waiting for their three chldren who
HAWAIIAN
SHIRT NIGHT
THURSDAY,
February 26
BEST SHIRT CONTEST"
Big Prize for the Winner!
—Juke Box Music—
JERRY'S COVE Neighborhood Pub
3681 West 4th Ave. 734-1205
a Musical Comedy
by A.M. Collins & Chad Henry
ON STAGE FROM FEB. 25
STUDENTS % PRICE
ARTS CLUB REVUE THEATRE
GRANVILLE ISLAND BOX OFFICE 687-1644
have been refused emigration will
be participating.
And during Israel Week, come to
SUB Main Concourse at 12:30 to
sign a petition in support of the
Blekher family.
Janna Stark
Jewish Students' Network
arts 4
OPEN EARLY.
OPEN LATE.
kinko's business day starts early
and ends late so we're here when
you need us most—before an early
morning class or business
appointment, after an evening
meeting or seminar, and even on
Saturdays and Sundays.
Come by and see us. No
"Closed, Come By Again" signs
when you have a job for kinko's.
kinko's
CiRt.AT COPIESCiRLATIM OPl.l
5706 Universin Blvd.
222-1688
MTH 8-9 F 8-6 Sat 10-6 Sun 11-6
-#    i%   Wx   J&
HONG KONG
CHINESE FOODS
-«*-..
featuring daily
lunch special for
ONL Y
$Q.25
+ tax
A11 food prepared
within our premises
are "MSG" free
OPEN HOURS:
Mon.-Fri.     11:00 a.m.-10:00 p.m.
Sat.. Sun. & Holidays  4:00-9 p.m.
5732 University Blvd.
(in The Village)
v      Phone: 224-1313      .
party for the volunteers.
In addition to student guides,
we're also looking for students with
Class 4 licences, to drive the shuttle
busses around the campus and to
the parking lots. Drivers are really
necessary to this project, so every
volunteer with a Class 4 licence will
be gratefully appreciated and
treated like the wonderful, multi-
talented person you really are.
Every drive will be accompanied by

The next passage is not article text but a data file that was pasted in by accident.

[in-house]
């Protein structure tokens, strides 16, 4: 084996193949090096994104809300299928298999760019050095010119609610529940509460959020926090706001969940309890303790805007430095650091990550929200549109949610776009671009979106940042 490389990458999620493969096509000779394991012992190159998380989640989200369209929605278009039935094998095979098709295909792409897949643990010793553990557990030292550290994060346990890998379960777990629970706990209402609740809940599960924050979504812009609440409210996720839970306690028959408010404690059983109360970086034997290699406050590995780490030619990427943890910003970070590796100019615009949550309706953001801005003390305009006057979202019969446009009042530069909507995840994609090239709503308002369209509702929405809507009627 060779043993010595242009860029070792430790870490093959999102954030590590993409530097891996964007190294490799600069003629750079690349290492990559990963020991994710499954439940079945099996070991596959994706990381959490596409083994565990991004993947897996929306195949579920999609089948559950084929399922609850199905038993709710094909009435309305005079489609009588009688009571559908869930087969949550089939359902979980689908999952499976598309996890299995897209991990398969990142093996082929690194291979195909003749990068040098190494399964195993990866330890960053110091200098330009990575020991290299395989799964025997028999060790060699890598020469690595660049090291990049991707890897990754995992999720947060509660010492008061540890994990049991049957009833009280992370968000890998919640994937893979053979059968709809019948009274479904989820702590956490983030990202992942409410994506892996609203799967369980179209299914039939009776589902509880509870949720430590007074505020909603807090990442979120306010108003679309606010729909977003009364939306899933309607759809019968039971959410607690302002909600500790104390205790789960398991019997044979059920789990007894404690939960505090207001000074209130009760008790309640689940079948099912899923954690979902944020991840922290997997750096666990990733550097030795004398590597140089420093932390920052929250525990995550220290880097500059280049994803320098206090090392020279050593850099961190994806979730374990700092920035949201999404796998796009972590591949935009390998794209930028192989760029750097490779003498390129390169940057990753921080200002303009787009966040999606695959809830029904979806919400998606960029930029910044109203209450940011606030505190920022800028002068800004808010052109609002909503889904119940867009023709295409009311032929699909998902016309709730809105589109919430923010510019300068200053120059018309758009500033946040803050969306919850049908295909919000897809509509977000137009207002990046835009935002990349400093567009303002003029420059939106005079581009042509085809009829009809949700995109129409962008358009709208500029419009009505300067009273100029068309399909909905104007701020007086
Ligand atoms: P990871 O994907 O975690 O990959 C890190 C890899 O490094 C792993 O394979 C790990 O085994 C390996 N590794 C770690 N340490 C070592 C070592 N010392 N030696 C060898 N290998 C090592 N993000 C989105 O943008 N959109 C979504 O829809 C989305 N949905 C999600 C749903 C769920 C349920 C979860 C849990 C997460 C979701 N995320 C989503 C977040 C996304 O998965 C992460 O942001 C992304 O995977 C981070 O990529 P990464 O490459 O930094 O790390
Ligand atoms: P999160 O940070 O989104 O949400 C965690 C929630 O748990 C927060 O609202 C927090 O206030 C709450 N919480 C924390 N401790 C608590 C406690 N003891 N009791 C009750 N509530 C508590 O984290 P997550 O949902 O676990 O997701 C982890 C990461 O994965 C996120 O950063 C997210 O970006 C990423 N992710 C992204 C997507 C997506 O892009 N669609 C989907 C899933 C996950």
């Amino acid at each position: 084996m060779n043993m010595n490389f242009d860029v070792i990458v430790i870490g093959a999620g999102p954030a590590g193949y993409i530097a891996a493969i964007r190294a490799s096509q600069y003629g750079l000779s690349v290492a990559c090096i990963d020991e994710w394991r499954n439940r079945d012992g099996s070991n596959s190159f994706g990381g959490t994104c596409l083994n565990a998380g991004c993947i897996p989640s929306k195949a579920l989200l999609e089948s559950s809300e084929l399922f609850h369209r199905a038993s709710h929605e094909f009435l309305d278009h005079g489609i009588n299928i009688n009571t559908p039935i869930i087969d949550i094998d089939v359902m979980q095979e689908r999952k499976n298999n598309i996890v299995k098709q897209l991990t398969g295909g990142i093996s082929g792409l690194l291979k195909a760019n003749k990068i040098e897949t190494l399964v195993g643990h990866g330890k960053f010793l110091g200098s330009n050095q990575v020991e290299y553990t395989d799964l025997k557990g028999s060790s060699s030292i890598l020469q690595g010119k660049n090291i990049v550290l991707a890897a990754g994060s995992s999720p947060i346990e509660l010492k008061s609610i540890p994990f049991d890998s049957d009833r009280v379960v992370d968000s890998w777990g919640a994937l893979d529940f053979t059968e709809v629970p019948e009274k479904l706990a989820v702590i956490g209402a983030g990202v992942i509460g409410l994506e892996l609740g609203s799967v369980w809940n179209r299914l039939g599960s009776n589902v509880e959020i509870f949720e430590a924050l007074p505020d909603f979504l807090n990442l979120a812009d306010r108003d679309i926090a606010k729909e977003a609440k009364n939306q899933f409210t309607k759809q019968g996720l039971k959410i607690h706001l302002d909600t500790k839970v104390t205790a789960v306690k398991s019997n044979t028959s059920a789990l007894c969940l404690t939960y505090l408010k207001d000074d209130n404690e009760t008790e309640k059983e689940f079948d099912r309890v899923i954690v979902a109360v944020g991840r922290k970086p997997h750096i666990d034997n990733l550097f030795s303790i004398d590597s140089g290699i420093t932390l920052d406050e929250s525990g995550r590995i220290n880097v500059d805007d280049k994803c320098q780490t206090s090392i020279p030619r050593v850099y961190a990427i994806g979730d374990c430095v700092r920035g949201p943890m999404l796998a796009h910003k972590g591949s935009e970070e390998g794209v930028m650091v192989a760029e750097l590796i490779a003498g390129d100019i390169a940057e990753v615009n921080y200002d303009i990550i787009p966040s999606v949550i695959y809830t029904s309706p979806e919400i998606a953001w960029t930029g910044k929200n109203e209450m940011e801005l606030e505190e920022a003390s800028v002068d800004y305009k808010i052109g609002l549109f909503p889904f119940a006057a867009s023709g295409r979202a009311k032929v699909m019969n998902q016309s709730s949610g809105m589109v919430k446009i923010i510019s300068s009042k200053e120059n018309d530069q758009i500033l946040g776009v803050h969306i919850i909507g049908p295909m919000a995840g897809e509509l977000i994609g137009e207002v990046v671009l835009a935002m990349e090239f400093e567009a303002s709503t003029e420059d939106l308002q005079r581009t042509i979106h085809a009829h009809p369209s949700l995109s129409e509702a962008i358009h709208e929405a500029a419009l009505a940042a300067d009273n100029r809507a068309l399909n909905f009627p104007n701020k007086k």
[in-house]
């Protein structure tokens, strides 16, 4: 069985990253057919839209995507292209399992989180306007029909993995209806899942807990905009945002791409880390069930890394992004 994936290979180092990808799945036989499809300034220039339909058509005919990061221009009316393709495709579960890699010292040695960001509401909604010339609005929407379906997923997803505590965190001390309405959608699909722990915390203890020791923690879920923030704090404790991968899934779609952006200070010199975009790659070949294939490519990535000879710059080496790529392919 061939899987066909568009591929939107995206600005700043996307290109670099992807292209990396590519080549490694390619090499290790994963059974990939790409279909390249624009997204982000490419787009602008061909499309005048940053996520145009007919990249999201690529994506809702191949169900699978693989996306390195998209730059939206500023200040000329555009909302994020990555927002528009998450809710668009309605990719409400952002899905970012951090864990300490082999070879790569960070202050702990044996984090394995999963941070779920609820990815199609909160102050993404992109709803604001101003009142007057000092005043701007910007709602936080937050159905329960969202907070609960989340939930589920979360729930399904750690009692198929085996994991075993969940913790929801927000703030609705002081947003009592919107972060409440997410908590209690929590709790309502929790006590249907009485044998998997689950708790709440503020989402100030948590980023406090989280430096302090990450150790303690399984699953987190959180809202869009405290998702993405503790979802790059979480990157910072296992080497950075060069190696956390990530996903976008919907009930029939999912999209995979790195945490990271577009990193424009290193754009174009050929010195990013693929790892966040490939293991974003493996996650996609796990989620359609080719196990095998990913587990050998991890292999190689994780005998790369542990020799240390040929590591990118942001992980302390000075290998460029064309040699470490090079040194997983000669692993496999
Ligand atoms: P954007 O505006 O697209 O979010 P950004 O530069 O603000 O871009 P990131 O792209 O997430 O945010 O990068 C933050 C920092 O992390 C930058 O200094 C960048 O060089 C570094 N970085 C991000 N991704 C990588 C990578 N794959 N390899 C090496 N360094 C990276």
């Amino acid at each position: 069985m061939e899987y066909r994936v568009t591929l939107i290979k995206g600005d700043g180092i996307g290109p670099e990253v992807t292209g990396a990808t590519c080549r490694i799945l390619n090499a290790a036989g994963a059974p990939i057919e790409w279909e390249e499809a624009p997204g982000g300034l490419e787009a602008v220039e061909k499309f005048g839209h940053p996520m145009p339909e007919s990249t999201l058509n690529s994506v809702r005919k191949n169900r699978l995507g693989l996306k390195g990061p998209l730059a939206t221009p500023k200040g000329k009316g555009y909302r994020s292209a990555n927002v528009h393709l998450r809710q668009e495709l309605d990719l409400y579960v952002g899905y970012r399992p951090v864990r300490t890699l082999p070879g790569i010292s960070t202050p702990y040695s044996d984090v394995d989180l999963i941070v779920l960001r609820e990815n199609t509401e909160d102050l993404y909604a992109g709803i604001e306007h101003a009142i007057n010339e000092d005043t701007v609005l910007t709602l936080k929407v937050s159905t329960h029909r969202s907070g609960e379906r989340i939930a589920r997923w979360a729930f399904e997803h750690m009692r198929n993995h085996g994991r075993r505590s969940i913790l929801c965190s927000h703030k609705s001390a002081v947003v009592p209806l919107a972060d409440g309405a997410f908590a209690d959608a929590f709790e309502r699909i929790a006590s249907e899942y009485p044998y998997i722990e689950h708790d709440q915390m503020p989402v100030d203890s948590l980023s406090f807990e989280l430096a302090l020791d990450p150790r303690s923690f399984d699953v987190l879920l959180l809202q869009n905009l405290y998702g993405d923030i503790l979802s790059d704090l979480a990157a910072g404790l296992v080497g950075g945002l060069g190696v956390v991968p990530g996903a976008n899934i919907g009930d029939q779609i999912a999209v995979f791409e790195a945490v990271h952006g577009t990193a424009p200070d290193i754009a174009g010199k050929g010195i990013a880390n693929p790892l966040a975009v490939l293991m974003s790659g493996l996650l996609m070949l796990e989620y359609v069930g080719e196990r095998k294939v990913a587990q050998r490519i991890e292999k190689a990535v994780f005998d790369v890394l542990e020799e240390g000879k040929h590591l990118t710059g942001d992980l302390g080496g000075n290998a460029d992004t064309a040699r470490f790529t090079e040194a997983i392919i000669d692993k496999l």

a guide, so consider asking a friend
(or potential friend) to team up with
you.
Open House will go from 10 a.m.
to 5 p.m. from Friday March 6 to
Sunday March 8. Shifts will be
roughly half the day. Training sessions will be held Monday March 2
and Tuesday March 3 from 7 to 9
p.m. in SUB Room 212. You can
sign up at Intramurals or the Word
Processing Centre in SUB, or
through any club or undergrad
society.
Margaret Copping
Open House Volunteer
Coordinator
0)
>
ra
o
FREE      -v-studio
GRADUATION PHOTO SESSION
• For Grad Photography That Is Different •
This is your invitation to have a guest sitting and see a complete selection
of colour previews without cost or obligation. This offer is valid to all 1987
UBC graduating students. Phone now for an appointment.
• UNIQUE FRESH STYLES FOR 1987 •
Purchase only whatever you wish. Prices start at $6.95.
o
2111 West 16th Ave.     -?
TUDIO
VANCOUVER, B.C.
736-7281 or 731-1412.
C/5
<
Ct>
Thunderbird Athletics
<t
^r
CORKY'S FROSH AWARD
Awarded seasonally lo outstanding freshman male and female
Thunderbird athletes
Winners January 1 to February 15
MALE FEMALE
ALAN LALONDE-BASKETBALL
A starter with the Thunderbirds, Alan is
averaging over 10 points per game and
is shooting 55% from the field. He and
the rest of the T-Birds will be playing
the Victoria Vikings this weekend for
the Canada West title.
KIM SAUDER -BASKETBALL
Out of Fraser Valley College, Kim has
helped the Thunderbird basketball team
immensely during her first year with the
team.
CUTTING, STYLING. PERMS - FOR GALS AND GUYS
Call 734-4191 - 3644 West 4th Ave. (at Alma)
THE FROSH AWARD: each male and female frosh award winner
receives $20 worth of hair care products, free hairstyling plus a
CORKY'S t-shirt. Nominees also receive a t-shirt. Page 10
THE    UBYSSEY
Tuesday, February 24, 1987
tween dosses
TODAY
UBC PERSONAL COMPUTER CLUB
IBM meeting. We need more members to show
upl noon, SUB 206.
UBC DEBATING SOCIETY  .
Debating Society meeting, noon, Buch B320.
PRE-MEDICAL SOCIETY
Lecture, "Emergency Medicine," guest speaker
Dr. Johnson, noon-1:2D p.m.. Wood #1.
UNITED CHURCH CAMPUS MINISTRY
Informal worship, ell welcome, noon, Lutheran
Campus Centre.
LUTHERAN STUDENT MOVEMENT
Co-op supper, 6:00 p.m., Lutheran Campua Centre.
DISABLED STUDENTS' ASSOCIATION
General meeting, noon, SUB 224.
POLITICAL SCIENCE STUDENTS'
ASSOCIATION
Mary Collins, MP, will speak from 3-4:00 p.m., in
Buch A203 on "The Reform of Parliament," and
from 4-5:00 p.m. in Buchanan Penthouse on
"Women in Politics."
ARTS UNDERGRADUATE SOCIETY
Nominations forms for teaching excellence